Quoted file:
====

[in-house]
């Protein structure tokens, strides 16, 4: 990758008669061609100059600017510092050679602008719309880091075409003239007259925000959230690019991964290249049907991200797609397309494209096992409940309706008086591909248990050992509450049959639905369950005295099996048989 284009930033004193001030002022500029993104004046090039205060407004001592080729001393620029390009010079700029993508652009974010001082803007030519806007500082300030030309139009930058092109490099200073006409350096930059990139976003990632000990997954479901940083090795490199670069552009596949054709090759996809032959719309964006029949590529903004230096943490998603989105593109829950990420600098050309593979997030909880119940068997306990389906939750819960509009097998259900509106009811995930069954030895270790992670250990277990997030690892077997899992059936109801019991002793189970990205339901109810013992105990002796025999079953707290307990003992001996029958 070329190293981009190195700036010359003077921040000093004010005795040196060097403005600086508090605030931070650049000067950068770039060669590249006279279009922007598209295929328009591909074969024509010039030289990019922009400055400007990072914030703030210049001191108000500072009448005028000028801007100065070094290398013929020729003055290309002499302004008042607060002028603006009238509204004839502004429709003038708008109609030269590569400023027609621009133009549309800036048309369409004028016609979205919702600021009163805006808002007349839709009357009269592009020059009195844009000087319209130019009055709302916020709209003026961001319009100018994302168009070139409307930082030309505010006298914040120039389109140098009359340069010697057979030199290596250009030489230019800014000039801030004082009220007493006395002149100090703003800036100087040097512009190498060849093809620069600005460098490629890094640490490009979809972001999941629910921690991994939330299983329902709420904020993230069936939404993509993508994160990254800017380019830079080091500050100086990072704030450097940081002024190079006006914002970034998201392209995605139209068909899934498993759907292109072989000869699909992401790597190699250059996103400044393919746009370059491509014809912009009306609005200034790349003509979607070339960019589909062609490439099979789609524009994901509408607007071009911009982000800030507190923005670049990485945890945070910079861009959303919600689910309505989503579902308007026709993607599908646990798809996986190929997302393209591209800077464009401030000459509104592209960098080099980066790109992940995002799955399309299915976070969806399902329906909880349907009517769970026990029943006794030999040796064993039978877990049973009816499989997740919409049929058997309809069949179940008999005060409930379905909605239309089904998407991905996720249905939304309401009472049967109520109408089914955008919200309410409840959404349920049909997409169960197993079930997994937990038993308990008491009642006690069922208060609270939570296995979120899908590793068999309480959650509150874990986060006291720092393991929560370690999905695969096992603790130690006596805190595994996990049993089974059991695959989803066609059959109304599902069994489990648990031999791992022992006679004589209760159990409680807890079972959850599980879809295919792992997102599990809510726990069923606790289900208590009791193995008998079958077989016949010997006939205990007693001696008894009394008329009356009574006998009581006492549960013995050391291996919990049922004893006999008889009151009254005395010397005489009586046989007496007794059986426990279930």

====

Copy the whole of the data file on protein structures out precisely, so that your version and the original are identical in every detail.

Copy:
[in-house]
């Protein structure tokens, strides 16, 4: 990758008669061609100059600017510092050679602008719309880091075409003239007259925000959230690019991964290249049907991200797609397309494209096992409940309706008086591909248990050992509450049959639905369950005295099996048989 284009930033004193001030002022500029993104004046090039205060407004001592080729001393620029390009010079700029993508652009974010001082803007030519806007500082300030030309139009930058092109490099200073006409350096930059990139976003990632000990997954479901940083090795490199670069552009596949054709090759996809032959719309964006029949590529903004230096943490998603989105593109829950990420600098050309593979997030909880119940068997306990389906939750819960509009097998259900509106009811995930069954030895270790992670250990277990997030690892077997899992059936109801019991002793189970990205339901109810013992105990002796025999079953707290307990003992001996029958 070329190293981009190195700036010359003077921040000093004010005795040196060097403005600086508090605030931070650049000067950068770039060669590249006279279009922007598209295929328009591909074969024509010039030289990019922009400055400007990072914030703030210049001191108000500072009448005028000028801007100065070094290398013929020729003055290309002499302004008042607060002028603006009238509204004839502004429709003038708008109609030269590569400023027609621009133009549309800036048309369409004028016609979205919702600021009163805006808002007349839709009357009269592009020059009195844009000087319209130019009055709302916020709209003026961001319009100018994302168009070139409307930082030309505010006298914040120039389109140098009359340069010697057979030199290596250009030489230019800014000039801030004082009220007493006395002149100090703003800036100087040097512009190498060849093809620069600005460098490629890094640490490009979809972001999941629910921690991994939330299983329902709420904020993230069936939404993509993508994160990254800017380019830079080091500050100086990072704030450097940081002024190079006006914002970034998201392209995605139209068909899934498993759907292109072989000869699909992401790597190699250059996103400044393919746009370059491509014809912009009306609005200034790349003509979607070339960019589909062609490439099979789609524009994901509408607007071009911009982000800030507190923005670049990485945890945070910079861009959303919600689910309505989503579902308007026709993607599908646990798809996986190929997302393209591209800077464009401030000459509104592209960098080099980066790109992940995002799955399309299915976070969806399902329906909880349907009517769970026990029943006794030999040796064993039978877990049973009816499989997740919409049929058997309809069949179940008999005060409930379905909605239309089904998407991905996720249905939304309401009472049967109520109408089914955008919200309410409840959404349920049909997409169960197993079930997994937990038993308990008491009642006690069922208060609270939570296995979120899908590793068999309480959650509150874990986060006291720092393991929560370690999905695969096992603790130690006596805190595994996990049993089974059991695959989803066609059959109304599902069994489990648990031999791992022992006679004589209760159990409680807890079972959850599980879809295919792992997102599990809510726990069923606790289900208590009791193995008998079958077989016949010997006939205990007693001696008894009394008329009356009574006998009581006492549960013995050391291996919990049922004893006999008889009151009254005395010397005489009586046989007496007794059986426990279930």